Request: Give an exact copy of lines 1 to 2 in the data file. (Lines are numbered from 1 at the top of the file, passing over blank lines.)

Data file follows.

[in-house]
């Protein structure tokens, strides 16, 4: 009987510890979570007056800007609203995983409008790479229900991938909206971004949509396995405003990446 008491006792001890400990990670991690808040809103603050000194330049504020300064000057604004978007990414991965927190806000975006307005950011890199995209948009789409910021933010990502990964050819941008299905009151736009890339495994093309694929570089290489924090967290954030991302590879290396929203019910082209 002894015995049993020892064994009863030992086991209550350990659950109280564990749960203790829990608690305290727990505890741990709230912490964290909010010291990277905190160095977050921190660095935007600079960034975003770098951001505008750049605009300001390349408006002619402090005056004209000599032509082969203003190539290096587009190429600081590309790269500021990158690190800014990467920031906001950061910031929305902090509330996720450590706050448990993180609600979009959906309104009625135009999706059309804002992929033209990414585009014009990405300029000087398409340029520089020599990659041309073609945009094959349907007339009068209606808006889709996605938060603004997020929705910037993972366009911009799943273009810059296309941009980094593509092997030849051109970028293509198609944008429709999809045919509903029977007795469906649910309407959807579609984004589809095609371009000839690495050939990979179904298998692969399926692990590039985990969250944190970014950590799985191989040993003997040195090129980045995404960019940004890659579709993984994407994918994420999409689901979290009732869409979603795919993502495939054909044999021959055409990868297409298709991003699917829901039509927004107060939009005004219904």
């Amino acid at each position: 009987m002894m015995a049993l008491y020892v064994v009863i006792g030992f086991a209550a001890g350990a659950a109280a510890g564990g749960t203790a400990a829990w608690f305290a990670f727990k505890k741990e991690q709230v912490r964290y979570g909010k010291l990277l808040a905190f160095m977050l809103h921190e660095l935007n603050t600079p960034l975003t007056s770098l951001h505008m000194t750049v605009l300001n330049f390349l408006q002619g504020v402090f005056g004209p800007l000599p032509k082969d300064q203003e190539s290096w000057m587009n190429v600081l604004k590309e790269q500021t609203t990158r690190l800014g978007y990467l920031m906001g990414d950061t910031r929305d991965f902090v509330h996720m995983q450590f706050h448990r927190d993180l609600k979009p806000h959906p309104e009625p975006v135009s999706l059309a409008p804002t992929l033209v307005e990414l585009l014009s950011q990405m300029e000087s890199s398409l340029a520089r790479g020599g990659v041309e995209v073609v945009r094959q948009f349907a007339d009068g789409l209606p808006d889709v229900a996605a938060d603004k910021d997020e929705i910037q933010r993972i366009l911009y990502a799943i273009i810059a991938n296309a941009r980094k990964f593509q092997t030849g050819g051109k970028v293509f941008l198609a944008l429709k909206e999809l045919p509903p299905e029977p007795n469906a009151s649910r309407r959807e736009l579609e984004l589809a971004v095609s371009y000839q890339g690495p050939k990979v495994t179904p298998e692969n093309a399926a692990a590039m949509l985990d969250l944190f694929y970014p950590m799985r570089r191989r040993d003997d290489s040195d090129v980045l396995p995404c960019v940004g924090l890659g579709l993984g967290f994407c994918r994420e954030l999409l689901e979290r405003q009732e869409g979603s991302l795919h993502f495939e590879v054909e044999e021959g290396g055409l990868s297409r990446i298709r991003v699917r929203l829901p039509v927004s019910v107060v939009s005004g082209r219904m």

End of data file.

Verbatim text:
[in-house]
């Protein structure tokens, strides 16, 4: 009987510890979570007056800007609203995983409008790479229900991938909206971004949509396995405003990446 008491006792001890400990990670991690808040809103603050000194330049504020300064000057604004978007990414991965927190806000975006307005950011890199995209948009789409910021933010990502990964050819941008299905009151736009890339495994093309694929570089290489924090967290954030991302590879290396929203019910082209 002894015995049993020892064994009863030992086991209550350990659950109280564990749960203790829990608690305290727990505890741990709230912490964290909010010291990277905190160095977050921190660095935007600079960034975003770098951001505008750049605009300001390349408006002619402090005056004209000599032509082969203003190539290096587009190429600081590309790269500021990158690190800014990467920031906001950061910031929305902090509330996720450590706050448990993180609600979009959906309104009625135009999706059309804002992929033209990414585009014009990405300029000087398409340029520089020599990659041309073609945009094959349907007339009068209606808006889709996605938060603004997020929705910037993972366009911009799943273009810059296309941009980094593509092997030849051109970028293509198609944008429709999809045919509903029977007795469906649910309407959807579609984004589809095609371009000839690495050939990979179904298998692969399926692990590039985990969250944190970014950590799985191989040993003997040195090129980045995404960019940004890659579709993984994407994918994420999409689901979290009732869409979603795919993502495939054909044999021959055409990868297409298709991003699917829901039509927004107060939009005004219904």